BLUES STATESMAN TALKS MUSIC AND GEAR
What happened to blues albums?
One- the industry is changing; people are
downloading records. Two- people are not
making records that drive people to the
stores to buy them. For me, to have some
acoustic music on there gives it a different
flavor and appeals to a broader audience.
It’s easy to strap on a Stratocaster and try
to out-Stevie Ray the umpteenth guys who
are trying to out-Stevie Ray each other. To
me, its like- is there a song with a melody?
Is there a song a woman would enjoy?
That’s important. For a long time the blues
have ignored 50% of their audience by
catering to just guys.
This album really makes me stop and
think about its production values. There
are so many things going on. For example, the lead track’s Zeppelin-eque sonic
quality hits you right in the chest.
Did you get it right?
I really like the way it turned out. I wanted
to make an album you could listen to all
the way through and have it make sense at
the end. Unfortunately, people cherry-pick
songs and download them today, missing
the feel that albums are designed with.
If you took Thick as a Brick [Jethro Tull]
and listened to those songs out of order it
would be total chaos as a piece of art and
that’s kind of the thinking I was going with
– let’s try to make this thing so that it flows
from start to finish.
Let’s talk gear. You mostly used a ’ 59
Historic Les Paul for the electric-driven
cuts on this album. Can you take me
through that rig?
Sure. I have four Historic ‘59s of varying
degrees of flame toppage but I use one in
Your D- 28 sounds amazing. How’d you
We used a Neumann 87- the studio had
a newer one. We used it through a 1083
Neve and basically an 1176 UREI compressor. We were going for that early Crosby,
Stills & Nash tone. Moderns have a tendency to get a little scooped out in the
mids so you don’t really hear all the notes
but that particular D- 28 doesn’t have a ton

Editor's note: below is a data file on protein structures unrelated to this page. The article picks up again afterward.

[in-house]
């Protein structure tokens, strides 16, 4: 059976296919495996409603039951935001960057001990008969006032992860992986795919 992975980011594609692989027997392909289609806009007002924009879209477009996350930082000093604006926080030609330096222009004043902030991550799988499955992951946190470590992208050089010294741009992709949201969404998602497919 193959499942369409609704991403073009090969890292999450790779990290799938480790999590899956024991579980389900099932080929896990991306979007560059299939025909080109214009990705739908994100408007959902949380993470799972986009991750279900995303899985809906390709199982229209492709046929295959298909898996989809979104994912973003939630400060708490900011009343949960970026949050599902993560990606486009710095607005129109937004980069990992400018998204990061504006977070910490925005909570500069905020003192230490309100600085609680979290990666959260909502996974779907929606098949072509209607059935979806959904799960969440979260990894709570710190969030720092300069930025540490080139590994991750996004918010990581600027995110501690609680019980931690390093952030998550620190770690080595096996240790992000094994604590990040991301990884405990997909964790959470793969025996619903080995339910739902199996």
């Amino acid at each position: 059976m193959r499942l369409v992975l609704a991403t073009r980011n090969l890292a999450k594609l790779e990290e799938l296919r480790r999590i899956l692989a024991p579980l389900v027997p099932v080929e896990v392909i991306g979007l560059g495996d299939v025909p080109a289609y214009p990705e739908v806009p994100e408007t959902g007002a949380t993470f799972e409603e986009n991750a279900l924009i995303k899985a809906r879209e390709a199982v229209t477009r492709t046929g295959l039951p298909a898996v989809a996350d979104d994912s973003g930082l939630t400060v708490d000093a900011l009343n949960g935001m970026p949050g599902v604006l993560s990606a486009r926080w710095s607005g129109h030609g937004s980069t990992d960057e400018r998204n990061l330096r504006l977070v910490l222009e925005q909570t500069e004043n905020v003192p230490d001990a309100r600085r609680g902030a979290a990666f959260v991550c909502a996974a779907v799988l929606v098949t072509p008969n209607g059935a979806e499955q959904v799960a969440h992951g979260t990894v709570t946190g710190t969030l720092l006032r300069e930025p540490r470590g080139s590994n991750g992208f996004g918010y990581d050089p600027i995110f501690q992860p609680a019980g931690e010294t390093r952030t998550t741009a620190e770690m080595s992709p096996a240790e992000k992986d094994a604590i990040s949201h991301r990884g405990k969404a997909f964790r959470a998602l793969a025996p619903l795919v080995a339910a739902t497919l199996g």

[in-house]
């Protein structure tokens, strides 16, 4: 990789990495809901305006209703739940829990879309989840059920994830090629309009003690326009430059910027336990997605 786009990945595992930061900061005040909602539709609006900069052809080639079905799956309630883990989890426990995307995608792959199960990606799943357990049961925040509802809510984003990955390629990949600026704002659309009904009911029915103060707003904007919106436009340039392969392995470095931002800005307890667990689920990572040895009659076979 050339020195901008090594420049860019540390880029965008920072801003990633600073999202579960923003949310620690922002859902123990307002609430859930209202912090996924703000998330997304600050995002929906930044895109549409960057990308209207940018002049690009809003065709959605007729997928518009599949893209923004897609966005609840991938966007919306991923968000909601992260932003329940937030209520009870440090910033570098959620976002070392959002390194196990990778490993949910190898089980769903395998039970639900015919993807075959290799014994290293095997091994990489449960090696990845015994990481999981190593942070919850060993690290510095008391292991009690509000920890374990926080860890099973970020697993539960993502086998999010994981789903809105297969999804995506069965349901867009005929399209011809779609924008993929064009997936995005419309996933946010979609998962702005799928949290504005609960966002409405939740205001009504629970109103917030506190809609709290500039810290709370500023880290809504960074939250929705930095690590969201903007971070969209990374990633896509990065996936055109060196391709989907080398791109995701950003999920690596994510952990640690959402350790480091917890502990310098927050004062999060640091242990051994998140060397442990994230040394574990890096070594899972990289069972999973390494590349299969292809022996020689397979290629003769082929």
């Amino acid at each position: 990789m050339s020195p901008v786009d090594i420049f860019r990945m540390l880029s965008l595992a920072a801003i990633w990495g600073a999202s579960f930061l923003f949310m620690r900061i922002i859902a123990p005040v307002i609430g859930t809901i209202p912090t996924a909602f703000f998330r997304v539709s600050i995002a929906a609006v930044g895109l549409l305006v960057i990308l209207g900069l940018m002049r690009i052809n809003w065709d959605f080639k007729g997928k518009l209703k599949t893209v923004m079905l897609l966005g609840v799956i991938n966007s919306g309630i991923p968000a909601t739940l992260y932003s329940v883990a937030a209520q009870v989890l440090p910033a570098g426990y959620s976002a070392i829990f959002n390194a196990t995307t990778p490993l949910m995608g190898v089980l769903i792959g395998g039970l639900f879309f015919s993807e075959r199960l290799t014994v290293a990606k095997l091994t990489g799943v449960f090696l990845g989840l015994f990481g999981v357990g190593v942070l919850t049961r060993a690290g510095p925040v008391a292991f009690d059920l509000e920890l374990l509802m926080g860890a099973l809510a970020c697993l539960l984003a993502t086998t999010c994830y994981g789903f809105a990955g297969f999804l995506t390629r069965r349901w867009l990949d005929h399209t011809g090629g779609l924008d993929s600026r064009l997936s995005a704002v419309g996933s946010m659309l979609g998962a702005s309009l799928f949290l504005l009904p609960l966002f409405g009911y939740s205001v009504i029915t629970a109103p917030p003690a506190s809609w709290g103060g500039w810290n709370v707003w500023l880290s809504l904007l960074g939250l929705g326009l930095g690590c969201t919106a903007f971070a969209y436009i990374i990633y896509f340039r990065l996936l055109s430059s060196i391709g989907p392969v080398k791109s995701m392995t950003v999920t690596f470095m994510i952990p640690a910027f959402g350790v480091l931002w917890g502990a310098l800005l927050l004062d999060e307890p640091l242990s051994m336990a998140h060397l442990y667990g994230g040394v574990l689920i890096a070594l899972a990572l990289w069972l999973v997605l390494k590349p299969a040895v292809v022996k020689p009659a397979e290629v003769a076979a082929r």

of bottom and it doesn’t have a ton of top,
which of course bluegrass guys would pick
it up and say, ‘Oh, this is a crappy one,’ but
for a recording guitar it’s very direct. I think
it’s a ’ 57 or a ’ 58.
Pick up anything new lately?
Yeah, I’ve got a Gibson Custom Shop pro-
totype- it’s called a Skylark. It’s based on
I can’t take credit for that. That’s [engineer]
Kevin Shirley. Kevin’s such a brilliant pro-
ducer and such a great musical mind. He
comes from a different background. He was
predominantly doing more heavy records,
you know – Zeppelin remixes, Black Crows,
Iron Maiden – so he came to the table with
a very different perspective. He was coming
up with stuff I would never think of in a mil-
lion years. Like the song, “Sloe Gin;” I never
would have thought of that, even if I had
heard it before I would have never thought,
‘Let’s see what you can do to make it not
only viable but the title track, too.’
I think people are getting back to that
mentality of ‘Let me work on my playing
first’ and then finding gear to augment
that and make it easier.
There are so many great, different flavors
on this album. How did you approach that
in the studio?
We did two separate sessions for the
album. In January we did a full-on, all
acoustic thing – all the acoustic tracks and
“Ball Peen Hammer.” Then we came back
and did all the electric tracks. And we
didn’t really know how it would work – if we
should do a side A/side B thing or if going
back and forth would make it disjointed.
We went through several sequences and
even had to burn about 25,000 [CD] jackets
when we made the last change. [laughs]
particular a little more. . . That main one I
use is a 2003. And it has original Bumble
Bee caps. To be honest with you, I’m not
really a fan of people tearing up Melody
Makers from the ‘50s to rip 500k pots and
Bumble Bee caps out of ‘em, but someone
had already done this to what was an unus-
able guitar that my dad bought. So, we put
a legitimate set of ’ 59 pots and Bumble
Bee caps in this Les Paul and I put in a set
of PF humbuckers from 1953. It just opened
up the guitar, giving it that very 800 Hz to
900 Hz very human quality to it. For me the
moment of truth on any Les Paul is when
you go to the G string, B string and high E
string – does the bottom end stay tight and
bright. This one does and I use it for that
a late ‘50s – early ‘60s Korina lap steel. It’s
shaped like a Les Paul and it has the old
Flying V logo on it, but the Skylark headstock and the ’ 59 profile neck. The cool
thing is, all the frets are numbered which is
really wild. I think people are getting back
to that mentality of ‘Let me work on my
playing first’ and then finding gear to augment that and make it easier.
You’ve seen a lot of changes in the guitar
industry over the years, plus you know a
lot with your dad owning a music store
and all – what excites you right now?
You know, to me what’s exciting is seeing
guys like Jeff Beck plugging straight into
a JCM2000 with pretty much a stock Strat
he’ll just make you cry, you know. I just saw
Johnny Winter; we just did a show with
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